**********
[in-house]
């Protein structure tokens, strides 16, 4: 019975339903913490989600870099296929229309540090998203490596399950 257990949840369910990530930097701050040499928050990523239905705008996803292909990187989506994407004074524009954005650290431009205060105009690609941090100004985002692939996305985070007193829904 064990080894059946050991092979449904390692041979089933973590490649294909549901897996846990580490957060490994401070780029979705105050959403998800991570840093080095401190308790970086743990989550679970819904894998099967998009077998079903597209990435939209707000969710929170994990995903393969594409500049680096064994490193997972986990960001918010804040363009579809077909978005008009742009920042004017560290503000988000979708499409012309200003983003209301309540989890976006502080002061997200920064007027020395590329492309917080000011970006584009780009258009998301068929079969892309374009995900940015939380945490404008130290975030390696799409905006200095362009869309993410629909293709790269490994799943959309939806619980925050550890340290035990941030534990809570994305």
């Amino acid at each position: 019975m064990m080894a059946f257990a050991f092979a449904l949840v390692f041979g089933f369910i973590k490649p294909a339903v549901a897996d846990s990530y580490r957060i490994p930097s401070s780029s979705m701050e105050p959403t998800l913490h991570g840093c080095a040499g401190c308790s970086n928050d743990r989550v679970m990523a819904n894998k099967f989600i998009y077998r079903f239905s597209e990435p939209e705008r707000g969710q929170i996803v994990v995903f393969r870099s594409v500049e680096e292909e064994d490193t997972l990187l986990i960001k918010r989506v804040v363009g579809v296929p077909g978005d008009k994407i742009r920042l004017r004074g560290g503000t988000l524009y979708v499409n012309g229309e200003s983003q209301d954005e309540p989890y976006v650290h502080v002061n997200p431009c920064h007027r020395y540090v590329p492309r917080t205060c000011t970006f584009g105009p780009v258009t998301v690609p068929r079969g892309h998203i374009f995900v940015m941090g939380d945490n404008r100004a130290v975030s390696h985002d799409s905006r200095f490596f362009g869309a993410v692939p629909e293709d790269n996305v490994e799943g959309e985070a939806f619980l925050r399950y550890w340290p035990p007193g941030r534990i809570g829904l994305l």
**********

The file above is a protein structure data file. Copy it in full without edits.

[in-house]
């Protein structure tokens, strides 16, 4: 019975339903913490989600870099296929229309540090998203490596399950 257990949840369910990530930097701050040499928050990523239905705008996803292909990187989506994407004074524009954005650290431009205060105009690609941090100004985002692939996305985070007193829904 064990080894059946050991092979449904390692041979089933973590490649294909549901897996846990580490957060490994401070780029979705105050959403998800991570840093080095401190308790970086743990989550679970819904894998099967998009077998079903597209990435939209707000969710929170994990995903393969594409500049680096064994490193997972986990960001918010804040363009579809077909978005008009742009920042004017560290503000988000979708499409012309200003983003209301309540989890976006502080002061997200920064007027020395590329492309917080000011970006584009780009258009998301068929079969892309374009995900940015939380945490404008130290975030390696799409905006200095362009869309993410629909293709790269490994799943959309939806619980925050550890340290035990941030534990809570994305």
């Amino acid at each position: 019975m064990m080894a059946f257990a050991f092979a449904l949840v390692f041979g089933f369910i973590k490649p294909a339903v549901a897996d846990s990530y580490r957060i490994p930097s401070s780029s979705m701050e105050p959403t998800l913490h991570g840093c080095a040499g401190c308790s970086n928050d743990r989550v679970m990523a819904n894998k099967f989600i998009y077998r079903f239905s597209e990435p939209e705008r707000g969710q929170i996803v994990v995903f393969r870099s594409v500049e680096e292909e064994d490193t997972l990187l986990i960001k918010r989506v804040v363009g579809v296929p077909g978005d008009k994407i742009r920042l004017r004074g560290g503000t988000l524009y979708v499409n012309g229309e200003s983003q209301d954005e309540p989890y976006v650290h502080v002061n997200p431009c920064h007027r020395y540090v590329p492309r917080t205060c000011t970006f584009g105009p780009v258009t998301v690609p068929r079969g892309h998203i374009f995900v940015m941090g939380d945490n404008r100004a130290v975030s390696h985002d799409s905006r200095f490596f362009g869309a993410v692939p629909e293709d790269n996305v490994e799943g959309e985070a939806f619980l925050r399950y550890w340290p035990p007193g941030r534990i809570g829904l994305l």